Sunday, November 16, 2008

Daylight Stupid Time

For those of us with special needs children, time must ALWAYS be on our side. Having four of these children make the changing of the clocks a "climb Mt. Everest" type of event. The last 2 weeks have been testy, at best!

The first thing one notices are the comments, starting in mid October, that we are eating dinner later and later. Then, once the clock changes, the kids start complaining about getting out of school later and eating dinner at bedtime! The whine is, "Where did the sun go?"

That is not the worst of it, though. The worst is the changes in behavior that happen the first week after. It is not a pretty house at this time. The whole adjustment process takes a minimum of 2 weeks to adjust and tempers flare frequently during that time.

Each election, I think I should run for office solely on the platform of eliminating time change. It would be one change that would have an immediate effect on the most sensitive of our population. It would calm the world of many frustrated parents and caregivers during those former time change weeks. It would be change from the bottom, impacting life as we know it for the under represented of our world.

In plain words spoken from our special needs 12 year old, T (who deals poorly with the changing of the clocks), "Why do we change the clocks? It doesn't stop how the sun works!" Out of the mouths of babes...

Sunday, November 2, 2008

Mothering Others' Children

When one starts down the road of adoption, the light at the end of the tunnel is the brightness of the newly dawning sun, rising to greet the newly formed family as they start a brand new day. Ah! The stuff dreams are made of!!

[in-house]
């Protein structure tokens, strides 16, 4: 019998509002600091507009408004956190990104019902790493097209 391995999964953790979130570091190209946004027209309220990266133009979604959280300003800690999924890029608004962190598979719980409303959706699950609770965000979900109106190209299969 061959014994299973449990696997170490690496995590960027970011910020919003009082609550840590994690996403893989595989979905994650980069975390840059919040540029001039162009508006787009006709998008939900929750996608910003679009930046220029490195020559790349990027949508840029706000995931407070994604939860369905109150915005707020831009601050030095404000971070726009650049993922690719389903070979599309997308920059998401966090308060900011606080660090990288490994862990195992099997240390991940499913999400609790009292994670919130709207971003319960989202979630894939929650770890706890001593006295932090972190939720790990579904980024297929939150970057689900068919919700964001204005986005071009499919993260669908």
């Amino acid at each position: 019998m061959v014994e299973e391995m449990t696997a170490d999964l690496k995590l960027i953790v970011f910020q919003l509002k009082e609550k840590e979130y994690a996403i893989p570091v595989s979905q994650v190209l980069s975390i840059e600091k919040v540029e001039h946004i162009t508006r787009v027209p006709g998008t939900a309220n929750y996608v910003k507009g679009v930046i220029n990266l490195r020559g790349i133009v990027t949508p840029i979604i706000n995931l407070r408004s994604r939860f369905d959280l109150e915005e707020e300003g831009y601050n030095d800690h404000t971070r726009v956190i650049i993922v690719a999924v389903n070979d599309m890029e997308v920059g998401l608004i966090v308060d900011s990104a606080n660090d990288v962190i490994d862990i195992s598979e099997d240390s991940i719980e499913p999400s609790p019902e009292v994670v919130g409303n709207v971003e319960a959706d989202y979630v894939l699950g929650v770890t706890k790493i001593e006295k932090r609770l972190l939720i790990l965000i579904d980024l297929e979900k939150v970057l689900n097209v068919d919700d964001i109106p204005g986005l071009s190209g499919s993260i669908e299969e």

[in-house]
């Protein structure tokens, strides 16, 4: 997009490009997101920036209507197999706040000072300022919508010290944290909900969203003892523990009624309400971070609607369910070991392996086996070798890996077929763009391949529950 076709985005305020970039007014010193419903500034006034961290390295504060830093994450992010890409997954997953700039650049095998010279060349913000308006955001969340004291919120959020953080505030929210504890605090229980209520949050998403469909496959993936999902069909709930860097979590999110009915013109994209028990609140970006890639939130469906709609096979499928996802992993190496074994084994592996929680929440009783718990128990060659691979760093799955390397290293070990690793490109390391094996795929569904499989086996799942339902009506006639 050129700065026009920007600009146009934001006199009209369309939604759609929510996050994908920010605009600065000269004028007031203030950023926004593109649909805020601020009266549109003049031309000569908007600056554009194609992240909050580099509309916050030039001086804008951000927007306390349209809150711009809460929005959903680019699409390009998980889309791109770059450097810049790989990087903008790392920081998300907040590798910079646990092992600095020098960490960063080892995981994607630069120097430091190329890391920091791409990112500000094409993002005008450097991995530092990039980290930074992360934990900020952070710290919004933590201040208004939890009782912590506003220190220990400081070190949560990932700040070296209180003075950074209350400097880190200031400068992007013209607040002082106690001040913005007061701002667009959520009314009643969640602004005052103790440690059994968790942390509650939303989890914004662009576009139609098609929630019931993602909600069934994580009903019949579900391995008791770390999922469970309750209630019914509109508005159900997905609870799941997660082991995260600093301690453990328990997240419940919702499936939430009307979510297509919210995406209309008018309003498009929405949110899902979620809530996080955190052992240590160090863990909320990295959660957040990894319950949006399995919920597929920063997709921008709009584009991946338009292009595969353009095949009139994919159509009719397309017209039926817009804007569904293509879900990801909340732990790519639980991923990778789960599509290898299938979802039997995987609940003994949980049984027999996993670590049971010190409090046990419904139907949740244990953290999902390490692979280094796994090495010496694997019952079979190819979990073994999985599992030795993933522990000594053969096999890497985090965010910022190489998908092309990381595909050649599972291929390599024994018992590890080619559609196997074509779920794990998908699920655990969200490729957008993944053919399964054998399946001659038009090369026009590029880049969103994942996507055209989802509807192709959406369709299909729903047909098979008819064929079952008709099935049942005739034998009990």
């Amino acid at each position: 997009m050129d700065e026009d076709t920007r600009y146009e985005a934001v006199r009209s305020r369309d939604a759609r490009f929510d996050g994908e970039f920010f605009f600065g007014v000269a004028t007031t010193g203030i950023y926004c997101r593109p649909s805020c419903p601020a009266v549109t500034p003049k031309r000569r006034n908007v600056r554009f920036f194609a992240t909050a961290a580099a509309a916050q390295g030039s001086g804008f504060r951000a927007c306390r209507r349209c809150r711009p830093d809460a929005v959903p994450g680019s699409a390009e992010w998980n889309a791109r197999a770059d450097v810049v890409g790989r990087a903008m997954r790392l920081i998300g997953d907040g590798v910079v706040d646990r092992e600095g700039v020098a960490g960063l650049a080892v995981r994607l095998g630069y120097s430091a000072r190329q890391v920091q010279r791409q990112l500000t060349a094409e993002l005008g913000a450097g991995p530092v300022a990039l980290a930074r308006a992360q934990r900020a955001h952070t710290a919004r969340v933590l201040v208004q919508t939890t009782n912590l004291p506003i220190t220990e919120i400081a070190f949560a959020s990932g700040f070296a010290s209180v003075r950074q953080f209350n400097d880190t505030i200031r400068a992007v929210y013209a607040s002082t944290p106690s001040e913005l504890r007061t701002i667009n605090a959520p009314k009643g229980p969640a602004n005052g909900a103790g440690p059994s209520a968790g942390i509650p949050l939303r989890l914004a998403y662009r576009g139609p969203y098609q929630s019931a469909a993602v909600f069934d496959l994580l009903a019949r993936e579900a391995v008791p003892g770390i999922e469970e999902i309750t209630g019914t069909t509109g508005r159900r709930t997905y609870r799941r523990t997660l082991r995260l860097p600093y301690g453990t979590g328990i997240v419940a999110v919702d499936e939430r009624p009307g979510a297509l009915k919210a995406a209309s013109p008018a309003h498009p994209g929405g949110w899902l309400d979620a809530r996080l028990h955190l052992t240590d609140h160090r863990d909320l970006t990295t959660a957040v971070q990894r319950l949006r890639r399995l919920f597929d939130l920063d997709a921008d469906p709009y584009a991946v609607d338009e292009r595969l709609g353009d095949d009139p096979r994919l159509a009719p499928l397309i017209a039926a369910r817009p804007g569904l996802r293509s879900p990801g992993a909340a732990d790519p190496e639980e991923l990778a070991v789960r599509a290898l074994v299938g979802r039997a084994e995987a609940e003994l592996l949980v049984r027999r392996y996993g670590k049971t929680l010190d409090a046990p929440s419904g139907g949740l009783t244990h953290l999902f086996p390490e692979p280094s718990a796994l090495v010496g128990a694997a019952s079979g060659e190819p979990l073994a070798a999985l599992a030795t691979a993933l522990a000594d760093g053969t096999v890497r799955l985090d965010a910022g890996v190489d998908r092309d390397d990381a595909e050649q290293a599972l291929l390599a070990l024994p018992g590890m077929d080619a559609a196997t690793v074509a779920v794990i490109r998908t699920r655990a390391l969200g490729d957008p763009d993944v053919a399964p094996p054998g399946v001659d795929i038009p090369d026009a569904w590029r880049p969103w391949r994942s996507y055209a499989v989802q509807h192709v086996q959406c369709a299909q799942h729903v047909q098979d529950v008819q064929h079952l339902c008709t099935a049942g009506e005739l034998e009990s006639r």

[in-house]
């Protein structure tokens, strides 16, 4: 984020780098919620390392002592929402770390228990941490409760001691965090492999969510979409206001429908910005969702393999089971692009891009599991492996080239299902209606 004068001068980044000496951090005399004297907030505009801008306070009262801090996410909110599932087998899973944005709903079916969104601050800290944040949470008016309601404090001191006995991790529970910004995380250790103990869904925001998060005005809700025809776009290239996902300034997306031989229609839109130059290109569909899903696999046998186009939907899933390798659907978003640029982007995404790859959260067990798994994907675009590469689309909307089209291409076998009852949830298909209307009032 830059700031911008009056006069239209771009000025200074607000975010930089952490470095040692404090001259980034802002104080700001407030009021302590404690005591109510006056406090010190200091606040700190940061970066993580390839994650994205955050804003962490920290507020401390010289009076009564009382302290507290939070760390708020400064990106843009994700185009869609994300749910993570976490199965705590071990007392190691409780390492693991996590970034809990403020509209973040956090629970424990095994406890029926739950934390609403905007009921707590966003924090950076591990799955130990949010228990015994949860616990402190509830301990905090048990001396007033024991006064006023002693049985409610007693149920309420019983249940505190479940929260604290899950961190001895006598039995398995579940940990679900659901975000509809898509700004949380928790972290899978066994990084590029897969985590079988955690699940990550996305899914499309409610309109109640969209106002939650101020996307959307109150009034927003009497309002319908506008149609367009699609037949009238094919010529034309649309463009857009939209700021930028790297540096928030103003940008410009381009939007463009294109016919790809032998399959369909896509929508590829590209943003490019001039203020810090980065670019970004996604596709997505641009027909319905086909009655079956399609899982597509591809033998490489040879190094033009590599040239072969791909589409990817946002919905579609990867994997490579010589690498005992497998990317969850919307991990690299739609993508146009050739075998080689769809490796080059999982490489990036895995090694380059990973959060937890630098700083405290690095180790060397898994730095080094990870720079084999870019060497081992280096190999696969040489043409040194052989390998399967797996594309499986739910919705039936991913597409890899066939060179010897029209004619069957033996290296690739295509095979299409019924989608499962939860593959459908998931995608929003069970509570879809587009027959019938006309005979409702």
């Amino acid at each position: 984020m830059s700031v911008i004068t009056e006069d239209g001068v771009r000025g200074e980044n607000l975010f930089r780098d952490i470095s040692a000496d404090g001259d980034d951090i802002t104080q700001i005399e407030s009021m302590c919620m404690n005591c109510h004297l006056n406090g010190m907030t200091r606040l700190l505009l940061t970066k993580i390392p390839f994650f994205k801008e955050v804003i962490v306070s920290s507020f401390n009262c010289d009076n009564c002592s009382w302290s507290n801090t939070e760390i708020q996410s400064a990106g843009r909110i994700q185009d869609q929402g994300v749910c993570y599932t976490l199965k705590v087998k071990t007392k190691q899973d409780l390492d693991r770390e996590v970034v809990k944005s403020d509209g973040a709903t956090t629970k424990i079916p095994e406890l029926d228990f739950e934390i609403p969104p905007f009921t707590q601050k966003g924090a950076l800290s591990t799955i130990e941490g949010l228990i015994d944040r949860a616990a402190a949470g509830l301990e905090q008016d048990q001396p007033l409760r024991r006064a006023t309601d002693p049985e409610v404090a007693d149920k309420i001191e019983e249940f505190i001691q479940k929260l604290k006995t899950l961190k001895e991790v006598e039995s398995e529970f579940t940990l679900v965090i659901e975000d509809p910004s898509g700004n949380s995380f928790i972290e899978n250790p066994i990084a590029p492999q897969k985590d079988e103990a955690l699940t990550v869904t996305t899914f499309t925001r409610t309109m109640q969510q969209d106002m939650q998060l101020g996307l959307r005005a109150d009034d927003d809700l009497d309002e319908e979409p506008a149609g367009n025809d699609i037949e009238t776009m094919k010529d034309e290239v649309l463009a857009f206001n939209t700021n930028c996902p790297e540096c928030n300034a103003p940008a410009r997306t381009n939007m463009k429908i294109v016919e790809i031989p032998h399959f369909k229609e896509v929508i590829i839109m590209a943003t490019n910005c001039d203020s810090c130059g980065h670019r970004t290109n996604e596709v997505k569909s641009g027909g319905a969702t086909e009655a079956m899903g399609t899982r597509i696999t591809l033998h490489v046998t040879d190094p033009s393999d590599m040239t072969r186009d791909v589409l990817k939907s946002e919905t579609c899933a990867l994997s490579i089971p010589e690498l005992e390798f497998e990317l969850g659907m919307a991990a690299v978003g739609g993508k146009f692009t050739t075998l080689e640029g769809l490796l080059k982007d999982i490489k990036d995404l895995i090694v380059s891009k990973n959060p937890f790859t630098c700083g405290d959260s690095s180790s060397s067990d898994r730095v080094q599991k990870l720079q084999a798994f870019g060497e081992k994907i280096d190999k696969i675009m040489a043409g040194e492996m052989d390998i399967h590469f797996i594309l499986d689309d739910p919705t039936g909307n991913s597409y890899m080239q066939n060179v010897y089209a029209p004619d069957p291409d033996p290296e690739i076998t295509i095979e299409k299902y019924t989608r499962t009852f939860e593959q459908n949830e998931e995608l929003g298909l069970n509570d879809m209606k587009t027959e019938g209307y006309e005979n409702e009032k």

The reality of adopting others, however, is this--the light at the end of the tunnel is a train!! One cannot envision what the future holds when you have no input into the first days, weeks, months and years of a young life. I think about my first three "scratch" kids. I was there for every minute of every day of their young lives, especially that very important pregnancy! The "prefab" kids are different, though. I know the saying, "You were not grown beneath my heart, but in it." This is sweet, but does not begin to estimate the damage these young lives experience and the lifelong recovery they (and their new family) must go through.

If I were observant, prior to entering this strange world of mothering others' children, I would have thought it out logically. Why are these kids up for adoption? Why are their parents not able to care for them? How did the answers to the first two questions impact those fragile, early weeks, months and years? These are not children of neurosurgeons and lawyers. These are children of drug addicts and alcoholics, abusers and mentally ill. These things are not just environmental. They are genetic, passed on to the next generation (the one you adopt) and difficult to override. Those early days and weeks are firmly embedded in that young psyche and very difficult to override. What was I NOT thinking? Why did it take so long to figure this out?

Still, there is a passion to right the wrong, fix the broken, contribute to society in some tangible way that overrides ALL logic and compels some of us to continue down a road less traveled, one that involves taking other mothers' children, attempting to right the wrongs done in the past, showing a positive present, and pushing toward a bountiful future. The ultimate goal for the "prefab" kids is the same for the "scratch" kids--productive, kind, God-fearing citizens. The only exception is some of the parts are broken or missing and you have to be more creative in getting to that goal. Sometimes, very important pieces are missing and can never be replaced. Sometimes you realize that you may never be able to override the issues that brought them to adoption in the first place.

Maybe, if we are blessed and work harder than imaginable, we can change the light to something less damaging than a train, perhaps something closer to a sunny day. Maybe...